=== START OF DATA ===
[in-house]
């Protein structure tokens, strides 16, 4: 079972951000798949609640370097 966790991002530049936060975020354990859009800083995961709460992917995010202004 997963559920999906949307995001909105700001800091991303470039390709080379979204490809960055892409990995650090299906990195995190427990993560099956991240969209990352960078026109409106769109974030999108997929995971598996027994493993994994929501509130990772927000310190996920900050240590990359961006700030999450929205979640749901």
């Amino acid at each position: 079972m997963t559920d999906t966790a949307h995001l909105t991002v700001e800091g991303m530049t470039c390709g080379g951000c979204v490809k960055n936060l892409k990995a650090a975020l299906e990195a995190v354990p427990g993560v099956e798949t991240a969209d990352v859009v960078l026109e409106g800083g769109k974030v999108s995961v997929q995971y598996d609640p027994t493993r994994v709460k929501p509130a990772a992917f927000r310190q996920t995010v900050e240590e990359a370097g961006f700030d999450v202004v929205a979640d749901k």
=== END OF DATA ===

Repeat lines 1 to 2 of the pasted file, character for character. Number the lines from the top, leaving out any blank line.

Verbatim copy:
[in-house]
């Protein structure tokens, strides 16, 4: 079972951000798949609640370097 966790991002530049936060975020354990859009800083995961709460992917995010202004 997963559920999906949307995001909105700001800091991303470039390709080379979204490809960055892409990995650090299906990195995190427990993560099956991240969209990352960078026109409106769109974030999108997929995971598996027994493993994994929501509130990772927000310190996920900050240590990359961006700030999450929205979640749901």